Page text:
14 an ideological term (ibid., 310), but also that meaning and moral valences cannot be contained within particular discursive fields. Deprecation of individuals dependence or reliance on the welfare state, as well as individuals addiction to various substances, carries over into understandings of national security, oil, and international trade. In my analysis, this argument holds true for the use of dependency and addiction: part of the taken-for granted commonsense is that dependence is a dangerous state of insecurity that poses a significant threat to the American public and the wellbeing of the state. This understanding applies both to security generally and oil in particular, but as I suggested earlier via Stern, Herbstreuth, and Hughes and Long, this commonsense is not entirely correct and the threats are exaggerated. Fraser and Gordon s piece suggests that the vilification of dependence as a moral failing has roots in liberal notions of the individual and individuals relations to others and the state. The identification of dependence as a condition that signals a degeneration of moral values, work ethic, etc. is a characteristic of liberal understandings of the individual which then get scaled up to the state and the level of interstate relations. Since Carter s statement about the 1970s energy crisis being the moral equivalent of war the American energy discourse has frequently invoked energy dependence as a moral failure on the part of the country. If the Nixon used the War on Drugs to capture a set of domestic moral concerns in the early 70s, by the end of the decade Carter was describing the energy crisis as the moral equivalent of war and energy independence as a moral imperative. In other words: the decade of the 1970s saw the infusion of moral discourse into energy policy vis-à-vis other concerns about dependence and addiction in the body politic. If in liberal discourse the language of dependence involves an individualized moral critique, such that to be dependent is a state of moral failure, the language of addiction presents 14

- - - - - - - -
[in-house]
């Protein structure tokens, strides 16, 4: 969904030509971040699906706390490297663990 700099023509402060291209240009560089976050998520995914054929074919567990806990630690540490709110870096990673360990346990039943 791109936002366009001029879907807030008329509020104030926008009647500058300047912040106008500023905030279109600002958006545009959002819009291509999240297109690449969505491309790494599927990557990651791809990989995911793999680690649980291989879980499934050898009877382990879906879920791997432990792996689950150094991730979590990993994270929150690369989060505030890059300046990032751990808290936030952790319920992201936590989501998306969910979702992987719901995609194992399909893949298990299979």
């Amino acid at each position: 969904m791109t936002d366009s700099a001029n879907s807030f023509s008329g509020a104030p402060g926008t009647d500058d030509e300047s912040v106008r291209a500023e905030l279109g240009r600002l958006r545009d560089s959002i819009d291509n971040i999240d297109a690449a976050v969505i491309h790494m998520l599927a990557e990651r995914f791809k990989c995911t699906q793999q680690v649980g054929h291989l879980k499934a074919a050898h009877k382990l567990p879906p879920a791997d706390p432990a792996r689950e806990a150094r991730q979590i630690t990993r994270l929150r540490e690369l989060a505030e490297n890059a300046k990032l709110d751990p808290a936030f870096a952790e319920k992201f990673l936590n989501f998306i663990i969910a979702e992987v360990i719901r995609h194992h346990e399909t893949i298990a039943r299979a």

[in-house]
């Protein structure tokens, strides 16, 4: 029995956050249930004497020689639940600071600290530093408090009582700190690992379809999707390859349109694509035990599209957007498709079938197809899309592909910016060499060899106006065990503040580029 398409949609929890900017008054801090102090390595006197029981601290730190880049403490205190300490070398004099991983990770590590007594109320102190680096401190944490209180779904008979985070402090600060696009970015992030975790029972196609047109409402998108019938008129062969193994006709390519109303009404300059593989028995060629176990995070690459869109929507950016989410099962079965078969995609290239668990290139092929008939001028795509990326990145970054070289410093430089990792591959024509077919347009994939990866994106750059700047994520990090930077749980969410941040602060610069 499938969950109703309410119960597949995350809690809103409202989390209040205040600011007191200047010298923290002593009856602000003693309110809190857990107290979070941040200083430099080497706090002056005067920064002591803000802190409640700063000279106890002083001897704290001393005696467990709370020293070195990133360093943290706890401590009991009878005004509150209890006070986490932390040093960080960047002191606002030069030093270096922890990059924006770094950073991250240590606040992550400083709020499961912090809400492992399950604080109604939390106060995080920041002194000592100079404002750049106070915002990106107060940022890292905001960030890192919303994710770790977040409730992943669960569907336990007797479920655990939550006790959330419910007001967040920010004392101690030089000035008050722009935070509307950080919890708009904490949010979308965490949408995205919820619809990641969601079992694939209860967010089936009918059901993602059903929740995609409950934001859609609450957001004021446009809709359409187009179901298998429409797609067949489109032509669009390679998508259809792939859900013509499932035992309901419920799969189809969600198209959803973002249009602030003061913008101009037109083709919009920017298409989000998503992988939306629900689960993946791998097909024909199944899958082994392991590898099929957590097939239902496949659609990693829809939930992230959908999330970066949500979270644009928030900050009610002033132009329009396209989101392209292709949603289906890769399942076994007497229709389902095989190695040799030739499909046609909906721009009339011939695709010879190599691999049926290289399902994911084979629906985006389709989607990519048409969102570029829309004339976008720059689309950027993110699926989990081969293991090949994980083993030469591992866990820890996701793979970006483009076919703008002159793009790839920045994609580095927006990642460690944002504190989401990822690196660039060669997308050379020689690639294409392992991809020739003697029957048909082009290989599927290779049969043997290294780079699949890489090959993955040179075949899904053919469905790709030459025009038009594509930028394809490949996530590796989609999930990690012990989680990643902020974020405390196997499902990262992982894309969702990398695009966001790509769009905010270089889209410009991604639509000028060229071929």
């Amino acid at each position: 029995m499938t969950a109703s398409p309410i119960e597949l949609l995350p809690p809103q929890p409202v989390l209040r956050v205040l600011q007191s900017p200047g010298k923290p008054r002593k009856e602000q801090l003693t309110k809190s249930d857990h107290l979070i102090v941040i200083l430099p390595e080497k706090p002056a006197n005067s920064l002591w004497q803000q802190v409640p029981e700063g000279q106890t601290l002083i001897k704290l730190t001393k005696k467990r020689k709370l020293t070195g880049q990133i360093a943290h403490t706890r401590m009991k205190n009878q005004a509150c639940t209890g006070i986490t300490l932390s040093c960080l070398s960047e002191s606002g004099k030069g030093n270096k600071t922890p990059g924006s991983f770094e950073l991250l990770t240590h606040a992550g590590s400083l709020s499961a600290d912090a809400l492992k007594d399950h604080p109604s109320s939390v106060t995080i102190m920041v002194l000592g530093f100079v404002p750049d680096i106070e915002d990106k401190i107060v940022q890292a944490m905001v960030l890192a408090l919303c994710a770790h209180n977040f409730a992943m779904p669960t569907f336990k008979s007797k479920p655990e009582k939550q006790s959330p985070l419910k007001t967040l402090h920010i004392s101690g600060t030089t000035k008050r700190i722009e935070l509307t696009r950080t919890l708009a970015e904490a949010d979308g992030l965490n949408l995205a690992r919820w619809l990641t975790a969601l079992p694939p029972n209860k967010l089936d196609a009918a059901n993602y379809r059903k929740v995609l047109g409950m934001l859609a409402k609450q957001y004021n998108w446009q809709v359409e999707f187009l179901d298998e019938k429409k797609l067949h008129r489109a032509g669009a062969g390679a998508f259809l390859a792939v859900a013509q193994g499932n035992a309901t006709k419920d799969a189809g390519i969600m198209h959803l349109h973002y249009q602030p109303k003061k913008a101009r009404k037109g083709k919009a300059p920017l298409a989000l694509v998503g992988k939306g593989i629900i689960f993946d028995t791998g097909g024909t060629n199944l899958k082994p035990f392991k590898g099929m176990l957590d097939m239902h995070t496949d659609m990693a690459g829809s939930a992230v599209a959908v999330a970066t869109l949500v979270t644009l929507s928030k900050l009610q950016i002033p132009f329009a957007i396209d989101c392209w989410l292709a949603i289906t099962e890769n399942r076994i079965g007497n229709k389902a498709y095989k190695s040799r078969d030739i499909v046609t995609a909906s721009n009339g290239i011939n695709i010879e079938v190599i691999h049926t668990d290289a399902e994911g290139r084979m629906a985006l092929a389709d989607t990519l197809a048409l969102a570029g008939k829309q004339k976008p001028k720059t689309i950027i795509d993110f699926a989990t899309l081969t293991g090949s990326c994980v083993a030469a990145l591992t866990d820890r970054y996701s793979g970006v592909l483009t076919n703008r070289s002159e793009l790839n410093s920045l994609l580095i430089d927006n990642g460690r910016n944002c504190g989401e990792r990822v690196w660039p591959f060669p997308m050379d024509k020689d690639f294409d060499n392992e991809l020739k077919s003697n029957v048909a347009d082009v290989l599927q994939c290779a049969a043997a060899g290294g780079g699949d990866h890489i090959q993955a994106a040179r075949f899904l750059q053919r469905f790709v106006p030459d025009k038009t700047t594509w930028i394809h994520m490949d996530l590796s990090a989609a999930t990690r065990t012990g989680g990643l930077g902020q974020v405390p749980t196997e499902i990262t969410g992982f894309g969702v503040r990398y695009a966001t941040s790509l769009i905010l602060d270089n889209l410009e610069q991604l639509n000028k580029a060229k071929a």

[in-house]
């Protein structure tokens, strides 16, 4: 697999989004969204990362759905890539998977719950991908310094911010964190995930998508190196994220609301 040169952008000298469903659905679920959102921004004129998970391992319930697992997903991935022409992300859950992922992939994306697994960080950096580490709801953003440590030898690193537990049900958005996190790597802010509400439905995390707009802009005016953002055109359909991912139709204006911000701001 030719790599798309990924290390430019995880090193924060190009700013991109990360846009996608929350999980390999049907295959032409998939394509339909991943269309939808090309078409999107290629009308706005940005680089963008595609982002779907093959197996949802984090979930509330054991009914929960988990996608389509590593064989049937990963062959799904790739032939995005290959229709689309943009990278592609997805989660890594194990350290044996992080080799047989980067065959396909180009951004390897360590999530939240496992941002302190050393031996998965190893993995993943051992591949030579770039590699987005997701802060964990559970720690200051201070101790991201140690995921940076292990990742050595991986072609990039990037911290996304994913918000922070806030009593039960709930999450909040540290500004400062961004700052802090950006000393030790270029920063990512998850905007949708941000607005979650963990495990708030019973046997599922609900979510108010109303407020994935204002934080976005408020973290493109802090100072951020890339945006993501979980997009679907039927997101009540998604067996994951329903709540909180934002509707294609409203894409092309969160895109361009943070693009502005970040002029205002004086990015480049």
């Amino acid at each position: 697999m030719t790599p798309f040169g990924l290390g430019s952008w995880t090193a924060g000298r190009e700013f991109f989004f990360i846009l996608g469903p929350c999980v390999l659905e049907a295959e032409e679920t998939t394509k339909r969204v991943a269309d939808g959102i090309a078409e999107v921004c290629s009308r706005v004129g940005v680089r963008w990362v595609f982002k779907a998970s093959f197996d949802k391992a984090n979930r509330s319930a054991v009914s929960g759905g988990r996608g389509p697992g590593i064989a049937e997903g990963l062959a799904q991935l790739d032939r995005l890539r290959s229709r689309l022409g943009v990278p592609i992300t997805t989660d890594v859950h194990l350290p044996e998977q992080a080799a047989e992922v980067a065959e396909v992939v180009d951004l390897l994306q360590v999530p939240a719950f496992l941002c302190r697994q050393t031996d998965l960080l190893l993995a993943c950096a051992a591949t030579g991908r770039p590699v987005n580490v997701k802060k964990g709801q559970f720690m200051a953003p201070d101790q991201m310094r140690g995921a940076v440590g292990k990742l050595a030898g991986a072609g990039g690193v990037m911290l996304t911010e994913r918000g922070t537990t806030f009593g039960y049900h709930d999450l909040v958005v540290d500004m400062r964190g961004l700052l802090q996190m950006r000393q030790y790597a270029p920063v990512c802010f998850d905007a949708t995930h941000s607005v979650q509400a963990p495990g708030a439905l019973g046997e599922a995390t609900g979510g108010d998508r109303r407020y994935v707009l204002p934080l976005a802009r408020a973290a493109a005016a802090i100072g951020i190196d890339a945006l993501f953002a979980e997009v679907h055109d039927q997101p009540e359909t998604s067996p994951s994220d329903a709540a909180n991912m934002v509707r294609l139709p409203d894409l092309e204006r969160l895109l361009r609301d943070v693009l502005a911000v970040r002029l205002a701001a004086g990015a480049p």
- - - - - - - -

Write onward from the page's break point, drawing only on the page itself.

15 an even stronger moral judgment. In the liberal mode of reasoning dependence has moral content insofar as it valorizes an ethic of self-reliance and decries its loss, but addiction carries a set of moral judgments that are more closely bound to economies of vice. Addiction suggests gluttony and failures of reason and the will; it suggests attachments to practices or substances that produce pleasure but are self-destructive. In short, the language of addiction involves more severe moralizing than the language of dependence. How then, to understand the relationship between the more technical dependent on foreign oil the popular refrain addicted to oil? What are the implications and consequences of using the language of addiction to talk about a relationship with oil? What is the relationship that addiction is describing? There are two primary figurations of addiction in energy discourse. First is the idea that the U.S. as a whole is addicted to importing foreign oil. This idea underlies the soft-isolationism of those who promote American energy independence. Second is the idea that the world as a whole is addicted to oil consumption to fuel modern forms of life. This perspective underlies the environmentalist approach that advocates the elimination of fossil fuel consumption and hydrocarbon extraction. 19 These two figurations and their supporting groups come together around the possibility that green energy might be a way to wean the U.S. off of both fossil fuels and foreign oil imports (hence the bipartisan alliances described at the start of this paper). Dependence is already an imprecise term: what is the relationship that it captures? Is it a feeling of being dependent, or is there a quantifiable threshold at which an actor becomes dependent on some other entity? The lack of precision with dependence already presents a set of issues that IR scholars have addressed with various methods of understanding complex interdependence, etc. But with the language of addiction there is even less clarity and more 19 I have to thank Isaac Gabriel Salgado for suggesting the witticism crack babies and frack babies in this context. 15